Three ongoing simultaneous exhibits at West Gallery by three young artists provide a refreshing, quite positive contrast to the gloom-and-doom atmosphere fostered by the Covid-19 pandemic that seems to show no sign of abating. We refer to “Sibol,” the new female portraiture-botanical oil series by contemporary painter Anton Mallari, and “Hereafter” and “Kapaligiran” by women-artists Johanna Helmuth and Rocelie V. Delfin.
“Sibol” continues Mallari’s melding of female portraiture and flora, in what amounts to a homage to Mother Nature in both literal and allegorical senses. We witness again wonderful juxtapositions of female beauty with floral splendour, of female mien and natural forms. Pioneers of this style are veteran painters Fil Delacruz and Hermes Alegre.
What may be new with “Sibol” are the golden husklike forms Mallari juxtaposes with, for example, the woman’s hair in “Golden Hour” and “Full Bloom.” (Fil Delacruz himself again may have pioneered the style with his famous “Bulawan” series back in the 1980’s.) In “Sagana,” probably the piece de resistance of the series at 6 x 4 feet, gold filigrees dapple the flora that seem to either grow out or take over the female form lying supine; her face, arms, and thighs appear tattooed likewise by the golden forms.
The gold element appears in bouquet forms crowning a woman’s head in “Kintsugi,” which refers to the Japanese art of repairing broken pottery by mending the damaged areas with lacquer dusted with powdered gold.
The reference is clear: a damaged environment could be repaired by devoted artifice and artistic conscience. Art is always a mirror of nature. Cracked, the broken mirror of nature must be repaired and rehabilitated. Amid the pandemic, which may have been caused by man’s over-ambitious tinkering with nature, the artist’s task is to provide images of beauty and hope; the artist is in the business of repair, relief, and healing.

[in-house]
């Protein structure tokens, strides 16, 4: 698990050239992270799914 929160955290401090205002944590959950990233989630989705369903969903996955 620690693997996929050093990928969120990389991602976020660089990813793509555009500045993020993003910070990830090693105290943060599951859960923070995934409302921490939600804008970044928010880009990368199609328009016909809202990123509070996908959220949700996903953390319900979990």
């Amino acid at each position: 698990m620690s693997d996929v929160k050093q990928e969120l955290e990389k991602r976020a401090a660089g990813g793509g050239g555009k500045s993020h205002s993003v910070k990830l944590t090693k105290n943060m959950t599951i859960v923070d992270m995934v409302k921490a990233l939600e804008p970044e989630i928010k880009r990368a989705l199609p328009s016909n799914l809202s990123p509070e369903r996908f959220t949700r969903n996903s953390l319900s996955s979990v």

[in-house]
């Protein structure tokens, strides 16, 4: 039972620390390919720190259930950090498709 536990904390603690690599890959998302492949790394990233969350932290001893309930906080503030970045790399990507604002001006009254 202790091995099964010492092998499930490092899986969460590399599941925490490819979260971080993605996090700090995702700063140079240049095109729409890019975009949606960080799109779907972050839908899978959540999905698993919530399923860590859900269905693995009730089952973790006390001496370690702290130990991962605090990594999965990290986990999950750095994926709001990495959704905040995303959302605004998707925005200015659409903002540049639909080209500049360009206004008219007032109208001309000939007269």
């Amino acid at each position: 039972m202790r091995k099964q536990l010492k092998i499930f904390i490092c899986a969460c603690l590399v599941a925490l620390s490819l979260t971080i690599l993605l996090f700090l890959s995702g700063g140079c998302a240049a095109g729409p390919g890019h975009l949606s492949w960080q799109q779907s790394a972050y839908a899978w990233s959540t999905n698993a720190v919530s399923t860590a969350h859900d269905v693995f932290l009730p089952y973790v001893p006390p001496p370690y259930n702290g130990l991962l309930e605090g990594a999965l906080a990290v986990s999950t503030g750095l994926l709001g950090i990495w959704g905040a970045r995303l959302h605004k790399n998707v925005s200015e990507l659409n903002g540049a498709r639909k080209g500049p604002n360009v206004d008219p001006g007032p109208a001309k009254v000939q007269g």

Providing comparison and contrast with Mallari’s romantic works are Helmuth’s “Hereafter” series of oil-on-canvas paintings of mainly women in mundane everyday settings; they’re relaxing it seems after the day’s household work, such as the daydreaming woman amid the laundry and clothesline in “Daydream,” and the woman lounging on the lawn amid flowers in “Will I Also Grow Here?” A separate series focuses on florals in oil-on-canvas and plexiglass.
Like Mallari’s works, the women figures are contrasted with nature, in this case, flowers. In almost-pastel blues and greens, the easy-on-the-eye oil-on-canvas and stand-alone glass paintings radiate light-hearted ordinariness and everyday vitality.
The domestic bliss fostered by Helmuth’s “Hereafter” seems contrasted by Delfin’s “Kapaligiran,” consisting of pen-and-ink works that depict houses that have been drawn from pure memory and imagination. The drawings focus on architectural and interior details of the houses. They’re devoid of people and pets, giving the viewer the feeling of isolation most people are feeling while on quarantine.
The sense of oppression of these drawings of empty houses is checked by the larger drawings of idyllic forests where flora and fauna thrive luxuriantly, seeming to represent the respite and relief that have been provided nature as a result of the quarantine and the near-cessation of industrial activity. Delfin’s stylized drawings of nature and abundance captivate and endear.
Overall, Mallari, Helmuth, and Delfin, in their respective ways, provide artistic paths toward coping with the Covid-19 surge. They provide some sort of a much-needed convalescence.